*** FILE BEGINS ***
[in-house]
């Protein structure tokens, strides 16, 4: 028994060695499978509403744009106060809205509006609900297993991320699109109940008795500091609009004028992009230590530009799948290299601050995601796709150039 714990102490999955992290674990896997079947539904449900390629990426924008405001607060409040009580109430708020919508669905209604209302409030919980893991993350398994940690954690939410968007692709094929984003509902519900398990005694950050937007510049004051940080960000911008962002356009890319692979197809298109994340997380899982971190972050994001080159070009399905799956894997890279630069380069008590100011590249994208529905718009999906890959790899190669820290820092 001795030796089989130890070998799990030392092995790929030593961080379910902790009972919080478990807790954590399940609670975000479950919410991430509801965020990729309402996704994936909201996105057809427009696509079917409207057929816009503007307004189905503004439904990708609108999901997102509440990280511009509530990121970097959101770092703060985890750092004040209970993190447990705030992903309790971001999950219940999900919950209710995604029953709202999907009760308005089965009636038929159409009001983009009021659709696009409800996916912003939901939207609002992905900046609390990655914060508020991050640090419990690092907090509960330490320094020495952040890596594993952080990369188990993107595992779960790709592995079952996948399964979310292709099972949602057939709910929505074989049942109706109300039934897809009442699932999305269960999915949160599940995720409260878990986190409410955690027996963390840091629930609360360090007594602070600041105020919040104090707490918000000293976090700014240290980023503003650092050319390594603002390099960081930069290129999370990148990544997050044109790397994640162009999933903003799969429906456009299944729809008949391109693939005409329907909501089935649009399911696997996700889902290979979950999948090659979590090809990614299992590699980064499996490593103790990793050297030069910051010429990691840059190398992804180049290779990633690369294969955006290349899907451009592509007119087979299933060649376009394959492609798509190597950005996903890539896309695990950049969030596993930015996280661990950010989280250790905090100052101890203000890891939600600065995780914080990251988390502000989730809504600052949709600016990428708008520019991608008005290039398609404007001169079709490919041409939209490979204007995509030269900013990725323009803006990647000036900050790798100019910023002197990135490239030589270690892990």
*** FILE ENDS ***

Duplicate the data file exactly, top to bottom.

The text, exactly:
[in-house]
């Protein structure tokens, strides 16, 4: 028994060695499978509403744009106060809205509006609900297993991320699109109940008795500091609009004028992009230590530009799948290299601050995601796709150039 714990102490999955992290674990896997079947539904449900390629990426924008405001607060409040009580109430708020919508669905209604209302409030919980893991993350398994940690954690939410968007692709094929984003509902519900398990005694950050937007510049004051940080960000911008962002356009890319692979197809298109994340997380899982971190972050994001080159070009399905799956894997890279630069380069008590100011590249994208529905718009999906890959790899190669820290820092 001795030796089989130890070998799990030392092995790929030593961080379910902790009972919080478990807790954590399940609670975000479950919410991430509801965020990729309402996704994936909201996105057809427009696509079917409207057929816009503007307004189905503004439904990708609108999901997102509440990280511009509530990121970097959101770092703060985890750092004040209970993190447990705030992903309790971001999950219940999900919950209710995604029953709202999907009760308005089965009636038929159409009001983009009021659709696009409800996916912003939901939207609002992905900046609390990655914060508020991050640090419990690092907090509960330490320094020495952040890596594993952080990369188990993107595992779960790709592995079952996948399964979310292709099972949602057939709910929505074989049942109706109300039934897809009442699932999305269960999915949160599940995720409260878990986190409410955690027996963390840091629930609360360090007594602070600041105020919040104090707490918000000293976090700014240290980023503003650092050319390594603002390099960081930069290129999370990148990544997050044109790397994640162009999933903003799969429906456009299944729809008949391109693939005409329907909501089935649009399911696997996700889902290979979950999948090659979590090809990614299992590699980064499996490593103790990793050297030069910051010429990691840059190398992804180049290779990633690369294969955006290349899907451009592509007119087979299933060649376009394959492609798509190597950005996903890539896309695990950049969030596993930015996280661990950010989280250790905090100052101890203000890891939600600065995780914080990251988390502000989730809504600052949709600016990428708008520019991608008005290039398609404007001169079709490919041409939209490979204007995509030269900013990725323009803006990647000036900050790798100019910023002197990135490239030589270690892990």